Sample records for astacoidea

  1. Life history of the vulnerable endemic crayfish Cambarus (Erebicambarus) maculatus Hobbs and Pflieger, 1988 (Decapoda: Astacoidea: Cambaridae) in Missouri, USA

    USGS Publications Warehouse

    DiStefano, Robert J.; Westhoff, Jacob T.; Ames, Catlin W.; Rosenberger, Amanda E.


    The vulnerable freckled crayfish, Cambarus maculatus Hobbs and Pflieger, 1988, is endemic to only one drainage in eastern Missouri, USA, which is impacted by heavy metals mining and adjacent to a rapidly-expanding urban area. We studied populations of C. maculatus in two small streams for 25 months to describe annual reproductive cycles, and gather information about fecundity, sex ratio, size at maturity, size-class structure, and growth, capturing a monthly average of more than 50 individuals from each of the two study populations. Information about the density of the species at supplemental sampling streams was also obtained. The species exhibited traits consistent with a K-strategist life history; long-lived, slow-growing, with fewer but larger eggs than sympatric crayfish species. Breeding season occurred in mid- to late autumn, potentially extending into early winter. Egg brooding occurred primarily in May. Young of year were first observed in June. We estimated that these populations contained four to six size-classes, observed smaller individuals grew faster than larger individuals, and most became sexually mature in their second year of life. Densities of C. maculatus were low relative to several sympatric species of Orconectes Cope, 1872. Life history information presented herein will be important for anticipated future conservation efforts.

  2. A critical review of freshwater crayfish as amphibian predators: capable consumers of toxic prey?


    Wilson, Natasha J; Williams, Craig R


    Consumption of amphibian eggs and larvae by crayfish has been widely reported despite many amphibians being unpalatable and/or toxic to other predators. The aim of this review was to gather information regarding the consumption and/or avoidance of toxic amphibians by these omnivores. We then appraised the extent of toxin consumptive ability in terms of crayfish phylogenetic history so as to speculate as to the evolutionary history of this trait. Reports indicating an ability to tolerate amphibian toxins were collected and reviewed for 12 freshwater crayfish species. In reviewing these, we have established that freshwater crayfish appear to be tolerant of a range of toxic amphibians, often consuming large numbers of eggs and larvae without lethal or apparent sublethal effects. Toxin tolerance was evident within both superfamilies (Astacoidea and Parastacoidea) suggesting that tolerance may be a primitive trait in freshwater crayfish.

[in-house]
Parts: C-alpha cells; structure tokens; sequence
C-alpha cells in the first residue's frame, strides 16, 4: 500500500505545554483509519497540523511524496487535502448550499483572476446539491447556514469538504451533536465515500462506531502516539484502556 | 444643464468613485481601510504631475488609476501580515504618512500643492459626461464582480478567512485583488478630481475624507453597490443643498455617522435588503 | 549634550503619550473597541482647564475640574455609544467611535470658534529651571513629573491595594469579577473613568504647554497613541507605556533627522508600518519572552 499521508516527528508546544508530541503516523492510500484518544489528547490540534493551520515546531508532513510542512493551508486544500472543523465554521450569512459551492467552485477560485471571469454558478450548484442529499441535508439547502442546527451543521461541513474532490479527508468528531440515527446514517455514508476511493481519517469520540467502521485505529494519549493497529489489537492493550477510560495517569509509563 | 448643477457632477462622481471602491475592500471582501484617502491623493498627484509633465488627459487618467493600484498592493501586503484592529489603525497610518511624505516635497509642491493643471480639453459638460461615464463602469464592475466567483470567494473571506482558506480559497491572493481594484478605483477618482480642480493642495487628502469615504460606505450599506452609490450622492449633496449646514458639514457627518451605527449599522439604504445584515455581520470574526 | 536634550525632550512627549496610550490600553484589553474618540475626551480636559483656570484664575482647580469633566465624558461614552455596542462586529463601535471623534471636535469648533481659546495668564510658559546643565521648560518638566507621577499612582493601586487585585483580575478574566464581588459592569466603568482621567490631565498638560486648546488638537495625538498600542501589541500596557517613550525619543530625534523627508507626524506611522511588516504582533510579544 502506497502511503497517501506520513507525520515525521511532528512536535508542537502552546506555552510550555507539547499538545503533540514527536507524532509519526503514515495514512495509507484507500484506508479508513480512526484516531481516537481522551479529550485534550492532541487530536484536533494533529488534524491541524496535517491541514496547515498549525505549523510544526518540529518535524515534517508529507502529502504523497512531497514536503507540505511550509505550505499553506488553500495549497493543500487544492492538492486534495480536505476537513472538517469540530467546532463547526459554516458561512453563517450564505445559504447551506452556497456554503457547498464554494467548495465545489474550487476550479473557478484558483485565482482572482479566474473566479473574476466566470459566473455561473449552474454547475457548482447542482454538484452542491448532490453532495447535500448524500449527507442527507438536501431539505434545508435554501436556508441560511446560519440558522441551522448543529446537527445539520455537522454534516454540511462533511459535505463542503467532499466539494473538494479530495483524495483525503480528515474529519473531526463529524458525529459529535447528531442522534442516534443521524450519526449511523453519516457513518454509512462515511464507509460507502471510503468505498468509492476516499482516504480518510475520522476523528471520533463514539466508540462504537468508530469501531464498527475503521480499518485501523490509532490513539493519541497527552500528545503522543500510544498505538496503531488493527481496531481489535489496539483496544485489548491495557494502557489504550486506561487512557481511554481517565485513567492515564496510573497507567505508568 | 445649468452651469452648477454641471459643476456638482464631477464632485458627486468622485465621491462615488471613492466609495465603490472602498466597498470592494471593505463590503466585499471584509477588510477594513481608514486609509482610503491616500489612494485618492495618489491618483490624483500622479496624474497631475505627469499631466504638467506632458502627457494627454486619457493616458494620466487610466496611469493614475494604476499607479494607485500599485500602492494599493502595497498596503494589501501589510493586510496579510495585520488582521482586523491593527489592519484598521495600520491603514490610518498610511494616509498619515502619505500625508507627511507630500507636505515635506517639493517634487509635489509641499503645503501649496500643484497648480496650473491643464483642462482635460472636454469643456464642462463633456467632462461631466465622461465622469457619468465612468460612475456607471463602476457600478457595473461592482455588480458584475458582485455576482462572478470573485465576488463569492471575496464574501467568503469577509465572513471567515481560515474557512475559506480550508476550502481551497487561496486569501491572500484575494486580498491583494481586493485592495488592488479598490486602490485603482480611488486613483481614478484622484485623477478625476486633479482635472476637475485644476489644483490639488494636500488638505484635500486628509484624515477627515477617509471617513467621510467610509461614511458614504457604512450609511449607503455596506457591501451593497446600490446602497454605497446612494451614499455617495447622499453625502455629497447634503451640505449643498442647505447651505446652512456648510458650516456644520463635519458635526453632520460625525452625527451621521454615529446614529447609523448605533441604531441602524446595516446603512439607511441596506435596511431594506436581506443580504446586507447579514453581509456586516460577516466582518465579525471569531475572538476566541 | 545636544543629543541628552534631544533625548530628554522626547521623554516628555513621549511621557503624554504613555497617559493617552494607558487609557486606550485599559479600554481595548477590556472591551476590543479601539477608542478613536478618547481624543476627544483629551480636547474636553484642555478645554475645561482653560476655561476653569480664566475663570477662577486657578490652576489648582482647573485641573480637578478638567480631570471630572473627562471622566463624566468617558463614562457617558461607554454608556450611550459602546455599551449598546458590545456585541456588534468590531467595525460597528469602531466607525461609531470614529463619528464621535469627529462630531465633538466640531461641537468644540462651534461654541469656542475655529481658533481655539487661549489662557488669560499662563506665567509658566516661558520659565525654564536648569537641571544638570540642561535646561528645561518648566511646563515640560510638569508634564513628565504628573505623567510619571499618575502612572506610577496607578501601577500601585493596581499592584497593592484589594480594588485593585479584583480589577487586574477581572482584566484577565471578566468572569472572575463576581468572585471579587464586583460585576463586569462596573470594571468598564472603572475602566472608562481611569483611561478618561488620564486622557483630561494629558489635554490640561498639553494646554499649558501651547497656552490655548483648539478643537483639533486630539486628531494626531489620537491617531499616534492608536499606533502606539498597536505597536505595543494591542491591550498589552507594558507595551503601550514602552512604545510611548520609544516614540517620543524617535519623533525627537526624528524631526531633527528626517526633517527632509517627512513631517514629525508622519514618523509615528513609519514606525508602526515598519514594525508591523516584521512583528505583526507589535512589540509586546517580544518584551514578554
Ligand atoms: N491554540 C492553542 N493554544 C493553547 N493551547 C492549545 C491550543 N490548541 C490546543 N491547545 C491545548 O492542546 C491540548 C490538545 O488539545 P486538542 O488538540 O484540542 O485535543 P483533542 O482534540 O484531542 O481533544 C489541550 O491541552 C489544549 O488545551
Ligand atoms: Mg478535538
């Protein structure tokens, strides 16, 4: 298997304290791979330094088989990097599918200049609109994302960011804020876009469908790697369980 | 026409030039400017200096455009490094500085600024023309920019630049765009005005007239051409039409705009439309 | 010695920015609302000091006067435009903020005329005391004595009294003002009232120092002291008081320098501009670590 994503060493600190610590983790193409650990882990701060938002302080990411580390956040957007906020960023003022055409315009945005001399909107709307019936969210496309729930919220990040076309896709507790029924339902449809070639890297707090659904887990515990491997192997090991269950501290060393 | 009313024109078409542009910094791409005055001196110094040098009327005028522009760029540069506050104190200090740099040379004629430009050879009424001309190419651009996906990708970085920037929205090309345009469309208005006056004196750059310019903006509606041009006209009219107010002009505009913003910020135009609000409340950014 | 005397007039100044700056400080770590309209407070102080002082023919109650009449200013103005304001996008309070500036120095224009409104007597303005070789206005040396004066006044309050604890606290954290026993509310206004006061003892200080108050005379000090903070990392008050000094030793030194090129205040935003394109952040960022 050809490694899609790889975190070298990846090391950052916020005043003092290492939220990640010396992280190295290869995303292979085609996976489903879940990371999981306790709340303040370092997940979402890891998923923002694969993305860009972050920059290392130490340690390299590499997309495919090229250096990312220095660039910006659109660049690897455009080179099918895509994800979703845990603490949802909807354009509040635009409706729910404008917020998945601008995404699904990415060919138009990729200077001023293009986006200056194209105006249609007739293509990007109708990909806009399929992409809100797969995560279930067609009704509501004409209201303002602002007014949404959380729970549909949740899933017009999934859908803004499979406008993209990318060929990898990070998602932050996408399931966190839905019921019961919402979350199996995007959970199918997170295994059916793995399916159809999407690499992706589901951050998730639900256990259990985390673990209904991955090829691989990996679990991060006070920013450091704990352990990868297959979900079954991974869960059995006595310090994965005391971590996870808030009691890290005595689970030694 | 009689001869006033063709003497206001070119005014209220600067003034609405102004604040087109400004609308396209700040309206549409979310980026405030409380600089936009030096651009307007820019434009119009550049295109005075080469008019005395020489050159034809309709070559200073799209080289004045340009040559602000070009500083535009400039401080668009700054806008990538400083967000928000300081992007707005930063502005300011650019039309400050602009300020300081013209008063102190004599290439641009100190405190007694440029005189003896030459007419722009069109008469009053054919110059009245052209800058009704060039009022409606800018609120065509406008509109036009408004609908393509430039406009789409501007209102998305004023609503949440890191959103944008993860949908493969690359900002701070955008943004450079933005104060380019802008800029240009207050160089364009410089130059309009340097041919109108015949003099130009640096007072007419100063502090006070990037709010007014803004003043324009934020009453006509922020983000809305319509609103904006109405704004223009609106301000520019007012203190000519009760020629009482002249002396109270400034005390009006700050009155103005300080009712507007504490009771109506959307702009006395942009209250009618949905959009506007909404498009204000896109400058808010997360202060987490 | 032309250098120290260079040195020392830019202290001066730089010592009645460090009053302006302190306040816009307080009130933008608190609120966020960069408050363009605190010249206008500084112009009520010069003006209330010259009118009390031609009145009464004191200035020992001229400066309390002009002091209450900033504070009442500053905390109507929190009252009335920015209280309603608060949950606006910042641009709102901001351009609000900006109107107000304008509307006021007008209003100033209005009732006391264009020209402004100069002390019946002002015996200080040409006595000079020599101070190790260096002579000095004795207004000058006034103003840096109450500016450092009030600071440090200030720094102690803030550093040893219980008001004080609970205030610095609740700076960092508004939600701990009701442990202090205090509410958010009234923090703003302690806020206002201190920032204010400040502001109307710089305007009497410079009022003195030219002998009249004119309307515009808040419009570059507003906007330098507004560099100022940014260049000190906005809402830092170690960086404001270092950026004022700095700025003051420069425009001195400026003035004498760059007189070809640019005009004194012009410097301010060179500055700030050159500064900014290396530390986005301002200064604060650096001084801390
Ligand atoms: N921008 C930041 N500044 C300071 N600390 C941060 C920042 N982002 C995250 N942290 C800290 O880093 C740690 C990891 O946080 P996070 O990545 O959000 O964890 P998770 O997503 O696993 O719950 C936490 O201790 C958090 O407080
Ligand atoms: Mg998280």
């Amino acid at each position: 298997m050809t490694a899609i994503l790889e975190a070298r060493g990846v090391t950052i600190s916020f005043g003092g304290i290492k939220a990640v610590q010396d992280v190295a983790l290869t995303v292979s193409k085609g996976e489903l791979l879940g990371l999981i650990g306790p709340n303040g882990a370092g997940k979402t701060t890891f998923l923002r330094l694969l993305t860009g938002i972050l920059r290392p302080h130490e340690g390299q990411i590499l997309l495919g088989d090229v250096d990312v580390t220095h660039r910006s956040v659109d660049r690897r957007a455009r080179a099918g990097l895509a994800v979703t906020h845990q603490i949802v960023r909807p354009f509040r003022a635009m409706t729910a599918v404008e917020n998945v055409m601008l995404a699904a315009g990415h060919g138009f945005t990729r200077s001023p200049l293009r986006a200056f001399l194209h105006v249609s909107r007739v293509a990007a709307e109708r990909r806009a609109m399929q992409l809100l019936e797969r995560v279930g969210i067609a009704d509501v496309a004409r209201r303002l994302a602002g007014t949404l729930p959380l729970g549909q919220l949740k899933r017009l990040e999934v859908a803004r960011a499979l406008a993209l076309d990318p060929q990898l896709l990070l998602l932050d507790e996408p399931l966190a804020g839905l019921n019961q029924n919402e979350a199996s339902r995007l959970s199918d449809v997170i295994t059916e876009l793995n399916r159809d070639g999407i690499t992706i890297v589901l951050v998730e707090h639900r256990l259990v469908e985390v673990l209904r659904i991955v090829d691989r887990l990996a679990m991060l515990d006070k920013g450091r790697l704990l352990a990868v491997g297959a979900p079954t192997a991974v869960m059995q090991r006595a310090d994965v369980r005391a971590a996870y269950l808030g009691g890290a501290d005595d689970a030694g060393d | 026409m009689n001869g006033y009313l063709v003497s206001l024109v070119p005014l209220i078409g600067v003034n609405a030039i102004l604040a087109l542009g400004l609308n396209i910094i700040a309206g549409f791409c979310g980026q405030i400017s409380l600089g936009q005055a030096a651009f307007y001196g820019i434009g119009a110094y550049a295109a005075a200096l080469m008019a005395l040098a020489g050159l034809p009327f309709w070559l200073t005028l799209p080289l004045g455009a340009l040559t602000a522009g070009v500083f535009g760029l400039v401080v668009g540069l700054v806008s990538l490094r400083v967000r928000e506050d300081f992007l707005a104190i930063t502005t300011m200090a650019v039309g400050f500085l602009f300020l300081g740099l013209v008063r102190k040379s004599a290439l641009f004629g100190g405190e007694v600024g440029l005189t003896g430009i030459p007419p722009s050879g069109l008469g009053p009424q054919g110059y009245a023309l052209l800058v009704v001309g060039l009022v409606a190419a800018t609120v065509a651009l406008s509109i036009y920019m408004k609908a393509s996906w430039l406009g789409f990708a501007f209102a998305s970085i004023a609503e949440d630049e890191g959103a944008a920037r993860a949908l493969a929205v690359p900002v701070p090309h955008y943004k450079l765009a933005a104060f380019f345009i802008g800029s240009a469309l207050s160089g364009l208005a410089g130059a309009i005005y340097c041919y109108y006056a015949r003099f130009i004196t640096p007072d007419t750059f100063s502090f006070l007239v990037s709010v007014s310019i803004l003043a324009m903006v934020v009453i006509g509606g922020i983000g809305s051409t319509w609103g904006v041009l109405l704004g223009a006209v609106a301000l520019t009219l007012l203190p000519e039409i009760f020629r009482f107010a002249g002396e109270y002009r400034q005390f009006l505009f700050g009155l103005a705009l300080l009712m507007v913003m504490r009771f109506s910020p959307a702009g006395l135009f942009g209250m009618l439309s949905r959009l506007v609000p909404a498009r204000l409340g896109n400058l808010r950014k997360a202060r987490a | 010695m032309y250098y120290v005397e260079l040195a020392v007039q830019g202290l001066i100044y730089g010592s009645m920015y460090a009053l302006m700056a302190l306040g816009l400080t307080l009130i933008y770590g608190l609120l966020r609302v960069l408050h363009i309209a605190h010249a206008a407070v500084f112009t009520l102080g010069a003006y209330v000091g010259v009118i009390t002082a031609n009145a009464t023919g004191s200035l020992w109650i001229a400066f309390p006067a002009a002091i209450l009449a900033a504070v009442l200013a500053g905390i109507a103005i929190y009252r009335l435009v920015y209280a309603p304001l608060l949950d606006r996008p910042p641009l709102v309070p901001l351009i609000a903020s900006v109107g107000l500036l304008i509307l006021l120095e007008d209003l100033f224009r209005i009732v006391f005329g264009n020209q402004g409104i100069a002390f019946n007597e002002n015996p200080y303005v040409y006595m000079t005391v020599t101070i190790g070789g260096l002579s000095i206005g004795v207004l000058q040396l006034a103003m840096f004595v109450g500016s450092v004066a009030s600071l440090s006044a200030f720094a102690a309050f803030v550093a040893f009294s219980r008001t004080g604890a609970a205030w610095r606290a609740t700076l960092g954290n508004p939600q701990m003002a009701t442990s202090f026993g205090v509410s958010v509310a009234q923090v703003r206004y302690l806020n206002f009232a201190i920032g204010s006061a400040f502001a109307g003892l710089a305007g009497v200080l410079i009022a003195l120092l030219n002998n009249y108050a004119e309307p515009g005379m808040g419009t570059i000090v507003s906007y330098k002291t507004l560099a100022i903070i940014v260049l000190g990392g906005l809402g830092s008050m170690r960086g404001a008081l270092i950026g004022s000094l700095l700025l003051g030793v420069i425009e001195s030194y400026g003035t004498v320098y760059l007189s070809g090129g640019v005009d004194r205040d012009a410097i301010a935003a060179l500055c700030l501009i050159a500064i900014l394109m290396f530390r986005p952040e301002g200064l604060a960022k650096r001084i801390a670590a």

3. Comparative Ultrastructure and Carbohydrate Composition of Gastroliths from Astacidae, Cambaridae and Parastacidae Freshwater Crayfish (Crustacea, Decapoda)

    PubMed Central

    Luquet, Gilles; Fernández, María S.; Badou, Aïcha; Guichard, Nathalie; Roy, Nathalie Le; Corneillat, Marion; Alcaraz, Gérard; Arias, José L.


    Crustaceans have to cyclically replace their rigid exoskeleton in order to grow.Most of them harden this skeleton by a calcification process. Some decapods (land crabs, lobsters and crayfish) elaborate calcium storage structures as a reservoir of calcium ions in their stomach wall, as so-called gastroliths. For a better understanding of the cyclic elaboration of these calcium deposits, we studied the ultrastructure of gastroliths from freshwater crayfish by using a combination of microscopic and physical techniques. Because sugars are also molecules putatively involved in the elaboration process of these biomineralizations, we also determined their carbohydrate composition. This study was performed in a comparative perspective on crayfish species belonging to the infra-order Astacidea (Decapoda, Malacostraca): three species from the Astacoidea superfamily and one species from the Parastacoidea superfamily. We observed that all the gastroliths exhibit a similar dense network of protein-chitin fibers, from macro- to nanoscale, within which calcium is precipitated as amorphous calcium carbonate. Nevertheless, they are not very similar at the molecular level, notably as regards their carbohydrate composition. Besides glucosamine, the basic carbohydrate component of chitin, we evidenced the presence of other sugars, some of which are species-specific like rhamnose and galacturonic acid whereas xylose and mannose could be linked to proteoglycan components. PMID:24970155